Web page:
So how does not feeling pain work? First, let's learn a little bit more about the nervous system. Your nervous system is made up of your brain, cranial nerves, spinal cord, spinal nerves, and other bodies, like ganglia and sensory receptors. Your nerves are what carry messages from your body to your spine, and your spine carries the messages to your brain. If you cut your finger, receptors in your finger send a message through the nerves to the brain that tells it "Ouch!"

Your peripheral nerves are important to feeling pain. They end in receptors that sense touch, pressure and temperature. Some of them end in nociceptors, which sense pain. Nociceptors send pain messages in electrical impulses along the peripheral nerves, which then travel through the spine and then to the brain. Nociceptor axons are usually unmyelinated, which means that they are slow. Myelin is an insulating sheath that forms around nerves and helps with impulse conduction -- the more myelin, the faster the message. The axons that carry the pain messages from the nociceptors can be either myelinated or unmyelinated, which means that pain messages can travel quickly or slowly. Which path the pain message takes depends on the type of pain -- severe pain travels on the fast path, while lesser pain travels more slowly.

This process doesn't happen for people with CIPA. Studies have found that nerve conduction in people with CIPA appears to be fine, so it's not that the message is getting lost. Some studies have shown a decrease or absence of nerve fibers -- both unmyelinated and myelinated. Without those nerve fibers, the body and brain cannot communicate. Pain messages don't make it to the brain because no one is sending them.

People with CIPA are also missing a nerve supply (innervation) in the epidermis and the eccrine sweat glands. There are two types of sweat glands: eccrine and apocrine. Eccrine sweat glands are all over your body and are used for body temperature regulation. Because there are no nerves in the skin and sweat glands, there is no way for the body and the brain to communicate with one another, resulting in anhidrosis. (You can get a more in-depth in-depth look in How Sweat Works.)

CIPA doesn't have a uniform clinical pattern. For example, most people with CIPA have some form of mental retardation -- but not all. In some patients it's serious, while in others it's very mild.

A wheelchair might be necessary as a result of deteriorating joints.

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Treating CIPA

What's it like being a parent to a child with CIPA? Children with disabilities have special needs, and children with CIPA have very specific needs. Parents try to maintain a balance between being vigilant and trying not smother their kids by being overprotective. Parents with a child with CIPA might feel very isolated -- because it is such a rare disorder, most people don't understand what daily life involves. If there are other siblings, a parent might worry about the family revolving around one child and leaving the other out. Parents worry about their child being accepted by his peers, what his future will be like and what will happen to the child when the parents are no longer around.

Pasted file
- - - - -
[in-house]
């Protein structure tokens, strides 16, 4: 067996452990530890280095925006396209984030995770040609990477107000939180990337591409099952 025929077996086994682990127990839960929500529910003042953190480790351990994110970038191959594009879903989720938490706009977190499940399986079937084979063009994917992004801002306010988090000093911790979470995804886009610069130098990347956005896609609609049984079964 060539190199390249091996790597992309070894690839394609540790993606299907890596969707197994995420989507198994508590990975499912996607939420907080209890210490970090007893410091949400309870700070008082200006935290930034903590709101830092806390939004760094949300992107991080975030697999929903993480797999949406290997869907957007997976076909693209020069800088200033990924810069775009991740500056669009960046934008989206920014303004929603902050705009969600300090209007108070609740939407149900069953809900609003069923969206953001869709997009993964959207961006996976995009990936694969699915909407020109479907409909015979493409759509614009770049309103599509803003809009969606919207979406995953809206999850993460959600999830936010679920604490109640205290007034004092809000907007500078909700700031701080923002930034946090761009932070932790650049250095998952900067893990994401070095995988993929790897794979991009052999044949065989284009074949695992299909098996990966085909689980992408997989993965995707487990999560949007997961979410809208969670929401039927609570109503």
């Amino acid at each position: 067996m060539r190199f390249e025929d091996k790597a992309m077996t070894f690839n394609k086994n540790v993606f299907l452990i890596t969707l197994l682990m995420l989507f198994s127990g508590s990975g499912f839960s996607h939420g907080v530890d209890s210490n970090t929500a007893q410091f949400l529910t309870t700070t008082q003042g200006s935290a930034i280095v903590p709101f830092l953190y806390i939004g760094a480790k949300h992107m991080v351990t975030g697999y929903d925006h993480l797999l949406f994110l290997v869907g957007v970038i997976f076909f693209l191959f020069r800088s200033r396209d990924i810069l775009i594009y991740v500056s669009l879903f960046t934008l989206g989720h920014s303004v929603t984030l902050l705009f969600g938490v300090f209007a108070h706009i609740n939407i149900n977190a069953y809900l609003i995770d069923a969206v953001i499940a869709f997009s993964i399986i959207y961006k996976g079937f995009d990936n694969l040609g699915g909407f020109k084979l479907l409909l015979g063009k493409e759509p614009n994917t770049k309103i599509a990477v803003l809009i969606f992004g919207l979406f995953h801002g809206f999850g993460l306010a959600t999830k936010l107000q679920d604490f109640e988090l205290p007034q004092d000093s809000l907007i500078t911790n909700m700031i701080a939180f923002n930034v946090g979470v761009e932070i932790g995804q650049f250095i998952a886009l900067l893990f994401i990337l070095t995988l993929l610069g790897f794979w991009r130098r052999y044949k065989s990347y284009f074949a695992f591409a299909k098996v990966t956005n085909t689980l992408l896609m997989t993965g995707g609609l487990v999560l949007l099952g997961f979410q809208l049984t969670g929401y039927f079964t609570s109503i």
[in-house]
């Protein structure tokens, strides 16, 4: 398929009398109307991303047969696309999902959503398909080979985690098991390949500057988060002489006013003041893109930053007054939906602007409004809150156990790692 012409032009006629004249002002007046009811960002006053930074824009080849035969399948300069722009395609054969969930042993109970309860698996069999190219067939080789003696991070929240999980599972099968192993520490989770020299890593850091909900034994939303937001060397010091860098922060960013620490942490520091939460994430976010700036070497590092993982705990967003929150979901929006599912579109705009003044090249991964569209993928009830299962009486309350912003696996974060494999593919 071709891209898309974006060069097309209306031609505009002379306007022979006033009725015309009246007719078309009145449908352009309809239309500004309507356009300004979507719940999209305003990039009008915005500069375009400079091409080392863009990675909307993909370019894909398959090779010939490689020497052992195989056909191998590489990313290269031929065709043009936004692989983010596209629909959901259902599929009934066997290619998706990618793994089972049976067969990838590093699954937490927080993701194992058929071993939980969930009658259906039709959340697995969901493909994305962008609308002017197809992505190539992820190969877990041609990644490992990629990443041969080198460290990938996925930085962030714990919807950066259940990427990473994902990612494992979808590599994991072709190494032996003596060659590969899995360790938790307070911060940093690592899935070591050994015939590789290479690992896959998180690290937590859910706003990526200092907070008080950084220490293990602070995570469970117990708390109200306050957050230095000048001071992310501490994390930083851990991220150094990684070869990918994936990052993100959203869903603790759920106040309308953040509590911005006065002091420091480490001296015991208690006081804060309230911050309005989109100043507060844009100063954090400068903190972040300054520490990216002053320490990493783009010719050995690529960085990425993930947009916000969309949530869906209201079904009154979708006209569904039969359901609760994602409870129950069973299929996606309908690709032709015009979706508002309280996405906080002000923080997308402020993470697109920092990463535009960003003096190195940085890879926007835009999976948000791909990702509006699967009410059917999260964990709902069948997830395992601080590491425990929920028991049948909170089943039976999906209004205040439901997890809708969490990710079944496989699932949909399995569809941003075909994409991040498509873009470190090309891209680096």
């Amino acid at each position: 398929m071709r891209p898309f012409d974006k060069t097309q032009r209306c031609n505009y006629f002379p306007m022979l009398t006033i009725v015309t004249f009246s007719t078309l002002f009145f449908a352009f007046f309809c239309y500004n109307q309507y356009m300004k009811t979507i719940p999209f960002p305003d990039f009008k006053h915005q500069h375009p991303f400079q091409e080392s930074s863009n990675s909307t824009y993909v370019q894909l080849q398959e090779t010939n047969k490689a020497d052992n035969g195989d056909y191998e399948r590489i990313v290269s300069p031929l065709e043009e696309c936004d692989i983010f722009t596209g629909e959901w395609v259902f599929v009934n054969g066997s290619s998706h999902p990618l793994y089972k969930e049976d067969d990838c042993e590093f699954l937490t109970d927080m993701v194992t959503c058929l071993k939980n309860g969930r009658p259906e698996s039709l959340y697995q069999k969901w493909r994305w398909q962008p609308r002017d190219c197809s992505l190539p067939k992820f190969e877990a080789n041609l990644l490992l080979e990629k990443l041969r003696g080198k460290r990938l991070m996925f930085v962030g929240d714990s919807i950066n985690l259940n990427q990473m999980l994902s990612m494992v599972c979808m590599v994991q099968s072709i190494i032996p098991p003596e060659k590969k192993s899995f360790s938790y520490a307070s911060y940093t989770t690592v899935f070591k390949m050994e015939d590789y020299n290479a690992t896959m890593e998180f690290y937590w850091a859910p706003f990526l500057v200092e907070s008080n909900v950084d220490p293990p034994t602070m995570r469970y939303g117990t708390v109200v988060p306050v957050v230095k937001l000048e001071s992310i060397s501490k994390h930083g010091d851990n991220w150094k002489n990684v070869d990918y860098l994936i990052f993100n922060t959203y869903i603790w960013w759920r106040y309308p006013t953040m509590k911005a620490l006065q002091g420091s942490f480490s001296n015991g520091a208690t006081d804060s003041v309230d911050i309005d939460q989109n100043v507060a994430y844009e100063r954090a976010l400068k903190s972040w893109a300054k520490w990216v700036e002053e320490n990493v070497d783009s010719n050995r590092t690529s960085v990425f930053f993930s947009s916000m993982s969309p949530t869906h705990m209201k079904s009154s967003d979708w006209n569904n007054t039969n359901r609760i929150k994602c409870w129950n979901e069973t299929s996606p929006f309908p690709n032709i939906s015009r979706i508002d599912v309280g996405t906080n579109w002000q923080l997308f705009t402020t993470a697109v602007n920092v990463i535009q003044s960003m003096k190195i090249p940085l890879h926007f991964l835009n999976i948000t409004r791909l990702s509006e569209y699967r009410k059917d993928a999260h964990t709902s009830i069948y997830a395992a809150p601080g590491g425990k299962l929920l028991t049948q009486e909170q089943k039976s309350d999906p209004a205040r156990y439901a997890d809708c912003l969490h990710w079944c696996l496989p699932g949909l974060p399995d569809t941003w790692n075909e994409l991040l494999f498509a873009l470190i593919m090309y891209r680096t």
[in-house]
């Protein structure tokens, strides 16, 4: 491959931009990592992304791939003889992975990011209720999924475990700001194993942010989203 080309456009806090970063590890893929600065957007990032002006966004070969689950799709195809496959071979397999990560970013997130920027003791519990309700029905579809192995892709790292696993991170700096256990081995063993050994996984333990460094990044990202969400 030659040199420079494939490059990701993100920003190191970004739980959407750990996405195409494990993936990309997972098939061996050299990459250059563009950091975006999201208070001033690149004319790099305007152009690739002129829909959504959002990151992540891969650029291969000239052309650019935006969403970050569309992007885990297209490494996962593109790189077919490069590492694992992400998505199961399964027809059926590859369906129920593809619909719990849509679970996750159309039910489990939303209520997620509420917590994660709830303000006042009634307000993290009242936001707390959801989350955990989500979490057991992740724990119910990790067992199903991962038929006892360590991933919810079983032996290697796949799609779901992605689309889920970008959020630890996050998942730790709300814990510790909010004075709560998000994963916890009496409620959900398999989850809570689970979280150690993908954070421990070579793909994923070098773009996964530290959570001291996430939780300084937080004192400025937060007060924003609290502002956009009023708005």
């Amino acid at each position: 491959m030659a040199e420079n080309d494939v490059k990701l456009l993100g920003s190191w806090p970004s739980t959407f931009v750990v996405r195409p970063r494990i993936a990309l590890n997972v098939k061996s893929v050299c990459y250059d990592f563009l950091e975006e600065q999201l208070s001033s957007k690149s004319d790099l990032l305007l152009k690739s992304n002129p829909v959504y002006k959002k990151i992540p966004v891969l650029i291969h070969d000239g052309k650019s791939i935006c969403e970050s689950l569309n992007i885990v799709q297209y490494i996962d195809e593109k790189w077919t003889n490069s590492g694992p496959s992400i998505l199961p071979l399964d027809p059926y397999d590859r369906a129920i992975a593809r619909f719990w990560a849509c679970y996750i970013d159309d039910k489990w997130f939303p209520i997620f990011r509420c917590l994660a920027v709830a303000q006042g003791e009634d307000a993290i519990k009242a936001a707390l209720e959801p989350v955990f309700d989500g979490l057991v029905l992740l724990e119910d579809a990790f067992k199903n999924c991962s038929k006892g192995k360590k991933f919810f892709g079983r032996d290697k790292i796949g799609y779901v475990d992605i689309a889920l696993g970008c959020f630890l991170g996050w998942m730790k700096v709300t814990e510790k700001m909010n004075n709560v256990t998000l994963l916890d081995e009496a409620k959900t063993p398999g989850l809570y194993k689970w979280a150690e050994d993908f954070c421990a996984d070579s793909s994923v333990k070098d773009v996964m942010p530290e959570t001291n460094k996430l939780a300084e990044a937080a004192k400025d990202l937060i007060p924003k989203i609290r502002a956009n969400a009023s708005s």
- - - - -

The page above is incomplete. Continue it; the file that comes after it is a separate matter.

CIPA doesn't have a cure, at least not yet. So instead, people with CIPA and their families have developed some adaptive strategies to help them in their daily lives. Each person with CIPA needs an individualized plan of care that helps with his own symptoms.

Some tips:

  • A child might wear protective eyewear so he won't scratch his eyes.
  • Parents may teach a child to get help whenever he sees blood on himself -- he might not feel any pain, but he can learn to recognize the sight of blood as a sign of danger.
  • When a child is very young, it can be helpful to simply check him all over for injuries at intervals during the day.
  • Because people with congenital insensitivity to pain have difficulty telling when they need to use the restroom, setting a timer on a wristwatch can help remind them.
  • Physical therapy can help with specific problems caused by CIPA, especially with the joints. It may be helpful to use a wheelchair if joints deteriorate. A person with congenital insensitivity to pain might need occupational therapy to learn different ways to sit and perform other physical tasks in order to put the least stress on the joints.
  • Families with a child with CIPA can even find it helpful to move to a cooler climate, so they can worry less about the risk of overheating. It's difficult for someone with CIPA to exercise, but an activity like swimming might be a good bet.
  • Most families childproof their house, but this is especially important for families with a child with CIPA. Families must make sure that anything hot or especially dangerous isn't easily accessible.

Parents might teach their child to get help when he sees blood.

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P­eople with CIPA and their families can benefit from being in contact with other families with the same issues. Gift of Pain is a Web site set up by the Gingras family, whose daughter Gabby has CIPA. HelpRoberto.com takes you inside the life of a young boy with CIPA. You can see video and photos and read a blog about Roberto's life.

As with any rare disease, the future for CIPA is in research. With luck and a lot of research funding, people with CIPA and other HSAN disorders might be able to go about their daily lives more easily. To learn more about CIPA and related topics, explore the links on the next page.

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Lots More Information

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Sources